TBY talks to Çağatay Kalkancı, General Manager of İsfalt, on road building and asphalt production in Istanbul and beyond.
TBY What makes İsfalt unique as a state-run company?
ÇAĞATAY KALKANCI Our company is owned by the Istanbul Metropolitan Municipality. Our sole aim isn’t profit. Sure, we want to be profitable, but the most important thing is to spend our money effectively, and increase the service we supply to the municipality. In short, instead of paving 1 million tons of asphalt per year, our aim is to pave 1.2 million tons of asphalt with the same budget.
How would you compare your level of activity in 2011 to previous years?
It depends on the budget allocated by the municipality, but this year we expect production to increase by 20%. We don’t just sell to the metropolitan municipality but to other municipalities as well. As the Turkish economy grows, asphalt demand also grows. If we compare Turkey to European countries, Germany produces 50 million tons of asphalt per year, Italy and the UK around 40 million tons, whereas Turkey produces 20 million tons, and that’s increasing day by day. The quality of our asphalt is also getting better day by day.
What are some of the challenges of paving in Istanbul?
Istanbul has bigger needs and special circumstances compared to other cities in Turkey. It really is in a class of its own. There’s a lot of traffic congestion here and very heavy demands on infrastructure. For example, we can’t work during the day; it has to be late at night or very early in the morning. The city continues to grow very rapidly. A third bridge will be built across the Bosphorus, new roads are needed, old roads need to be repaved, and so on. When you consider the number of vehicles in a city like this, not to mention the rate at which it’s growing, you realize maintenance work has to be frequent and fast. You have to keep up with these needs, adapt to these circumstances, and also be innovative and creative in your products, services, management, and execution. Right now I would say we are number one in terms of quality, services, and also laboratory activities. We keep track of new innovations around the world and incorporate them immediately into our activities. We are members of the American Asphalt Institute and the European Pavement Association, and are in touch with everything that’s happening in the field.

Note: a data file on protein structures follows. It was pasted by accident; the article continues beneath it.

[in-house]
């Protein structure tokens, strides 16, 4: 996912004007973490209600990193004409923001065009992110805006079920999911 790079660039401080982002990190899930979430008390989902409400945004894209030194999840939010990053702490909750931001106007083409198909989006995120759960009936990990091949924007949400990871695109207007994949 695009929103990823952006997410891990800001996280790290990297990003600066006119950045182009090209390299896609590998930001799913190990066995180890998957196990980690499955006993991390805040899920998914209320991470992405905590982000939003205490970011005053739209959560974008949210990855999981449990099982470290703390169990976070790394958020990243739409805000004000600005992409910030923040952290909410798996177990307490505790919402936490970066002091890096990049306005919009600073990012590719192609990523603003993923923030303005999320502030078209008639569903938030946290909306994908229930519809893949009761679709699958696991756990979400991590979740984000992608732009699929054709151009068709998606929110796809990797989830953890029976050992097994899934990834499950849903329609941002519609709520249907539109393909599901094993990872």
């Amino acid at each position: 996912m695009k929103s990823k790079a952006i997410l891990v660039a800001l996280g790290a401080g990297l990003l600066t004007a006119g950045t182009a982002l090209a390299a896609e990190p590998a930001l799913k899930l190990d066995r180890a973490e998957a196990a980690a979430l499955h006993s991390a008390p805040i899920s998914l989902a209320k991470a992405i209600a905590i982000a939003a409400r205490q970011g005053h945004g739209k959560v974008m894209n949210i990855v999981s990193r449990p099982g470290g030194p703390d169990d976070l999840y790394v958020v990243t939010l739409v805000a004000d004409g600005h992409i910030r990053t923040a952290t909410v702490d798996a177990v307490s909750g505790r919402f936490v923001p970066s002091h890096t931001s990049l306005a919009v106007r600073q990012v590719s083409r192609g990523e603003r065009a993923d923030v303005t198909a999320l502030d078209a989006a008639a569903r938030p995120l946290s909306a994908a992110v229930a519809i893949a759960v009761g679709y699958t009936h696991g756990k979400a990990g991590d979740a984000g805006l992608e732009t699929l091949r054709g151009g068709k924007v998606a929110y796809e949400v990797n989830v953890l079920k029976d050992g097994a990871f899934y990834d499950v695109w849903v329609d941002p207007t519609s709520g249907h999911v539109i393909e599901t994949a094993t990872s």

What have been your biggest projects in recent years?
The borders of Istanbul’s metropolitan municipality were enlarged in 2005, and we grew in line with that, doubling both our production and turnover since 2005. We’ve paved 5,000 kilometers of roads in Istanbul. We’re responsible for everything from surrounding villages to Istiklal Avenue.
What are the most significant projects on the horizon?
The biggest one right now is the paving of Istiklal Avenue with a new elastic kind of asphalt, which is both very flexible and also aesthetic. The tramline that runs down Istiklal will also benefit greatly as the elasticity will reduce stress caused both on the tram and the street. This type of asphalt is called mosaic asphalt, but we hope to rename it “Istiklal” asphalt. Another kind of asphalt we use is warm asphalt, which is more environmentally friendly as it gives off far less emissions in the
What’s your vision for the future of İsfalt?
We expect to be privatized within about the next 10 years. Istanbul Sea Buses (İDO), for example, was privatized in 2011. We too are scheduled for privatization in five years. This would be a good move. We should be able to work not just in Istanbul but also on other projects throughout Turkey, like with the Turkish highway authority, and also on projects outside of Turkey. As we expand to those areas our company will grow concomitantly.
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